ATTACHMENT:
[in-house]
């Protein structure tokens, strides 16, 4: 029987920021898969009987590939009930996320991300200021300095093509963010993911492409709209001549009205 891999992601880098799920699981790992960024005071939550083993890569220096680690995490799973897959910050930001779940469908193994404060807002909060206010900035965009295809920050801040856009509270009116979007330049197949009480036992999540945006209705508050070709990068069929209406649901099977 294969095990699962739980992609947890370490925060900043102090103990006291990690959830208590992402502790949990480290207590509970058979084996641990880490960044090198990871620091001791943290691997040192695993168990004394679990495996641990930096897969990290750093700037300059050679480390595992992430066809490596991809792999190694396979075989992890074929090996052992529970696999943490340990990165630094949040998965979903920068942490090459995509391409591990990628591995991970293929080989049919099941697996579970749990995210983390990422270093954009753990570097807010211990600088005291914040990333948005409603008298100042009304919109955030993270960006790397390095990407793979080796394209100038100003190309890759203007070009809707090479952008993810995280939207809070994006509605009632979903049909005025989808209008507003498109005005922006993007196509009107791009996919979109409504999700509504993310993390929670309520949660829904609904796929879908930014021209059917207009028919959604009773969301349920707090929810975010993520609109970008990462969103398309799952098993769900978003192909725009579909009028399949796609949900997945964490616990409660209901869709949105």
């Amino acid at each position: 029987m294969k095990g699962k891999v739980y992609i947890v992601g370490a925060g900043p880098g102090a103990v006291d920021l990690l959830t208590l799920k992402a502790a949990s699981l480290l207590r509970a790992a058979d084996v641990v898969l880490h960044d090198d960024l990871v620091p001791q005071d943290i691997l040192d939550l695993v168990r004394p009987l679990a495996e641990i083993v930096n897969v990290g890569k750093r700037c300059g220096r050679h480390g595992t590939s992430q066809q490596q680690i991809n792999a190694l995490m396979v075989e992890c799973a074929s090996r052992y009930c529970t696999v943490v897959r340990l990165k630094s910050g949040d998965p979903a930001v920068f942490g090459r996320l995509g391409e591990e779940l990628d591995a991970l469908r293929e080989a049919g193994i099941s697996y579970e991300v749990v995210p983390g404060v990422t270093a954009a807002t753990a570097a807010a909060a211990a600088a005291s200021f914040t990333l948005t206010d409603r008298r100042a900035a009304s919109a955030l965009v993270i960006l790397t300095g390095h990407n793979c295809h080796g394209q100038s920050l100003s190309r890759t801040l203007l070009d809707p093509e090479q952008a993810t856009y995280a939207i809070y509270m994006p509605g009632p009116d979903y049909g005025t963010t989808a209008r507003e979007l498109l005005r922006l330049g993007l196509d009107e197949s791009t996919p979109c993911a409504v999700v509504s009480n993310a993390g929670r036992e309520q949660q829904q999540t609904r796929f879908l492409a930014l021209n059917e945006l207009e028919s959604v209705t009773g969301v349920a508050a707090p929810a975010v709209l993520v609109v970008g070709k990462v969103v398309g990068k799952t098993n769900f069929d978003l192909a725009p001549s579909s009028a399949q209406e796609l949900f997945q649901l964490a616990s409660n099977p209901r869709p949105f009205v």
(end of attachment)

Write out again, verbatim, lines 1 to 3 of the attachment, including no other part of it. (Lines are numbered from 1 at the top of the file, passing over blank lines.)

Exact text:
[in-house]
């Protein structure tokens, strides 16, 4: 029987920021898969009987590939009930996320991300200021300095093509963010993911492409709209001549009205 891999992601880098799920699981790992960024005071939550083993890569220096680690995490799973897959910050930001779940469908193994404060807002909060206010900035965009295809920050801040856009509270009116979007330049197949009480036992999540945006209705508050070709990068069929209406649901099977 294969095990699962739980992609947890370490925060900043102090103990006291990690959830208590992402502790949990480290207590509970058979084996641990880490960044090198990871620091001791943290691997040192695993168990004394679990495996641990930096897969990290750093700037300059050679480390595992992430066809490596991809792999190694396979075989992890074929090996052992529970696999943490340990990165630094949040998965979903920068942490090459995509391409591990990628591995991970293929080989049919099941697996579970749990995210983390990422270093954009753990570097807010211990600088005291914040990333948005409603008298100042009304919109955030993270960006790397390095990407793979080796394209100038100003190309890759203007070009809707090479952008993810995280939207809070994006509605009632979903049909005025989808209008507003498109005005922006993007196509009107791009996919979109409504999700509504993310993390929670309520949660829904609904796929879908930014021209059917207009028919959604009773969301349920707090929810975010993520609109970008990462969103398309799952098993769900978003192909725009579909009028399949796609949900997945964490616990409660209901869709949105």
């Amino acid at each position: 029987m294969k095990g699962k891999v739980y992609i947890v992601g370490a925060g900043p880098g102090a103990v006291d920021l990690l959830t208590l799920k992402a502790a949990s699981l480290l207590r509970a790992a058979d084996v641990v898969l880490h960044d090198d960024l990871v620091p001791q005071d943290i691997l040192d939550l695993v168990r004394p009987l679990a495996e641990i083993v930096n897969v990290g890569k750093r700037c300059g220096r050679h480390g595992t590939s992430q066809q490596q680690i991809n792999a190694l995490m396979v075989e992890c799973a074929s090996r052992y009930c529970t696999v943490v897959r340990l990165k630094s910050g949040d998965p979903a930001v920068f942490g090459r996320l995509g391409e591990e779940l990628d591995a991970l469908r293929e080989a049919g193994i099941s697996y579970e991300v749990v995210p983390g404060v990422t270093a954009a807002t753990a570097a807010a909060a211990a600088a005291s200021f914040t990333l948005t206010d409603r008298r100042a900035a009304s919109a955030l965009v993270i960006l790397t300095g390095h990407n793979c295809h080796g394209q100038s920050l100003s190309r890759t801040l203007l070009d809707p093509e090479q952008a993810t856009y995280a939207i809070y509270m994006p509605g009632p009116d979903y049909g005025t963010t989808a209008r507003e979007l498109l005005r922006l330049g993007l196509d009107e197949s791009t996919p979109c993911a409504v999700v509504s009480n993310a993390g929670r036992e309520q949660q829904q999540t609904r796929f879908l492409a930014l021209n059917e945006l207009e028919s959604v209705t009773g969301v349920a508050a707090p929810a975010v709209l993520v609109v970008g070709k990462v969103v398309g990068k799952t098993n769900f069929d978003l192909a725009p001549s579909s009028a399949q209406e796609l949900f997945q649901l964490a616990s409660n099977p209901r869709p949105f009205v």